is news, information, and guides to literary magazines, independent publishers, creative writing programs, alternative periodicals, indie bookstores, writing contests, and more.

Fifth Wednesday Journal - Fall 2007

  • Issue Number: Issue 1
  • Published Date: Fall 2007
  • Publication Cycle: Biannual

In the first issue of Fifth Wednesday Journal, publisher and editor Vern Miller provides a brief explanation for the origin and purpose of creating this new literary magazine. Established as an extension of a group of “literary pilgrims,” known as the Fifth Wednesday Writers, Fifth Wednesday Journal’s primary purpose is to reflect “a wide spectrum of styles,” and will therefore institute a rotating series of guest editors who will have “maximum latitude” in their editorial choices. The journal hopes to encourage both well established and new writers by reading submissions “blind.”

I was thoroughly encouraged by Miller’s introduction and was therefore absolutely determined to love Fifth Wednesday Journal, but the truth is, it took me awhile to find a submission I particularly liked. The journal is huge, a total of 185 pages, including one interview, approximately 29 poems, 13 short stories, 2 nonfiction compositions, and 1 very brief photo essay.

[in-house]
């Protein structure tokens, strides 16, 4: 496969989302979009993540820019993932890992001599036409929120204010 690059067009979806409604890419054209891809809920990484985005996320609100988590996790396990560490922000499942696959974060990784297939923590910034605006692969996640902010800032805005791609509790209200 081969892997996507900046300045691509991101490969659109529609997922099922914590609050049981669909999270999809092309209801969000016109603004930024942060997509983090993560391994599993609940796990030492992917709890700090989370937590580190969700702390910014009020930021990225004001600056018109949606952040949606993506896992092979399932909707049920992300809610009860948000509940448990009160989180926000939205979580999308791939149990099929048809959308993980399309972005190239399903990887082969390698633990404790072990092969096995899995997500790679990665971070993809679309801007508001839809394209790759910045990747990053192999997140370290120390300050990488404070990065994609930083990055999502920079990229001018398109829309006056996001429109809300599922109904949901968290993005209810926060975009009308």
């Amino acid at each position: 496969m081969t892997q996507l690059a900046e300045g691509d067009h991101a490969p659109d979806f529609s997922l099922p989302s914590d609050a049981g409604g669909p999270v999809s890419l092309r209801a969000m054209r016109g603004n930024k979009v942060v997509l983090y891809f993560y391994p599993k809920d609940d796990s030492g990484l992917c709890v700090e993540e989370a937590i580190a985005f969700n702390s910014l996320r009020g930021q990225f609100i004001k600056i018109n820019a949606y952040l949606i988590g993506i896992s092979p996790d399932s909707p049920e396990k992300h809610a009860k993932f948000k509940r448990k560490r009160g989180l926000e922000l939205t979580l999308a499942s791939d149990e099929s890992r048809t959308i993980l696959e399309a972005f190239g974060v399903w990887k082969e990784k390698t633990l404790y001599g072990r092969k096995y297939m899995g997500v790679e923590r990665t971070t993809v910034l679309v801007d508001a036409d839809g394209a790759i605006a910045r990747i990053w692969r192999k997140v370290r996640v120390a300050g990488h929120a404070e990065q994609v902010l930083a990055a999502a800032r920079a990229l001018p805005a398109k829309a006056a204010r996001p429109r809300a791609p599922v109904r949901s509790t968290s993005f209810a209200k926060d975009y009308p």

Although all of the submissions were solid and well rendered, they lacked that particular edge I tend to prefer. The fiction submissions, in particular, struck me as mildly sentimental, slightly naïve, absent of sharp edges and cutting depth. But then, midway through, I landed on Daniel Borzutzky’s “Aegean Sestina,” and finally hit solid ground. Although I am admittedly an incurable poetic idiot, I have an amateur’s affection for a smooth sestina, one that subtly reminds me of its repetitions but refuses to overwhelm me with repetitive monotony. Likewise, Patricia Spears Jones’s poem “Beuys and the Blonde,” was definitely worth multiple reads.

Further on, I was swept away by the two nonfiction submissions which included Chiquita Mullins Lee’s piece titled “Neck Bone,” and Molly McNett’s “The Lifeguard.” And finally, in the final third of the Journal, I loved Michael Spring’s short story “Night Boat.”

In short, Fifth Wednesday Journal fulfills its primary purpose and provides a wide range of literary styles. It is an admirable publication which is sure to suit literary tastes of all types. I look forward to future issues of Fifth Wednesday Journal which, I hope, will continue to reflect its stated mission.

Return to List.
Review Posted on March 18, 2008

We welcome any/all Feedback.